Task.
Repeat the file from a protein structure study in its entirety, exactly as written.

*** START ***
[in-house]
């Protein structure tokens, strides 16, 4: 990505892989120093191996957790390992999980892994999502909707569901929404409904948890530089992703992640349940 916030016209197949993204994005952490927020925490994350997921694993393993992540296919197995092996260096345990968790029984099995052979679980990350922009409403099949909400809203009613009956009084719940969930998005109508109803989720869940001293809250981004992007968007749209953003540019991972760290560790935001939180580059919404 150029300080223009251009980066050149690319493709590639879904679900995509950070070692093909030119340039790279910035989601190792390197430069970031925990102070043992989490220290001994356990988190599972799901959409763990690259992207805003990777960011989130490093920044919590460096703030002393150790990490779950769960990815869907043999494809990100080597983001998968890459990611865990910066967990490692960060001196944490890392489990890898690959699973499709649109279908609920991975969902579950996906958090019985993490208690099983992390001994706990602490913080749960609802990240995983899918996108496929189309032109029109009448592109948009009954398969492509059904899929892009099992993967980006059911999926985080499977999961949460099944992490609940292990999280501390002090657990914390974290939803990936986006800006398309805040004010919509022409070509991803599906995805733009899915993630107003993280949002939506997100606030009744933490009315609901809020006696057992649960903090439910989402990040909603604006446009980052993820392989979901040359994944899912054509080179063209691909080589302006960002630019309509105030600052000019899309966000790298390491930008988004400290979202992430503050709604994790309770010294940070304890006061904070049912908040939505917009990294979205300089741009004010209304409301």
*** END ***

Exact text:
[in-house]
């Protein structure tokens, strides 16, 4: 990505892989120093191996957790390992999980892994999502909707569901929404409904948890530089992703992640349940 916030016209197949993204994005952490927020925490994350997921694993393993992540296919197995092996260096345990968790029984099995052979679980990350922009409403099949909400809203009613009956009084719940969930998005109508109803989720869940001293809250981004992007968007749209953003540019991972760290560790935001939180580059919404 150029300080223009251009980066050149690319493709590639879904679900995509950070070692093909030119340039790279910035989601190792390197430069970031925990102070043992989490220290001994356990988190599972799901959409763990690259992207805003990777960011989130490093920044919590460096703030002393150790990490779950769960990815869907043999494809990100080597983001998968890459990611865990910066967990490692960060001196944490890392489990890898690959699973499709649109279908609920991975969902579950996906958090019985993490208690099983992390001994706990602490913080749960609802990240995983899918996108496929189309032109029109009448592109948009009954398969492509059904899929892009099992993967980006059911999926985080499977999961949460099944992490609940292990999280501390002090657990914390974290939803990936986006800006398309805040004010919509022409070509991803599906995805733009899915993630107003993280949002939506997100606030009744933490009315609901809020006696057992649960903090439910989402990040909603604006446009980052993820392989979901040359994944899912054509080179063209691909080589302006960002630019309509105030600052000019899309966000790298390491930008988004400290979202992430503050709604994790309770010294940070304890006061904070049912908040939505917009990294979205300089741009004010209304409301």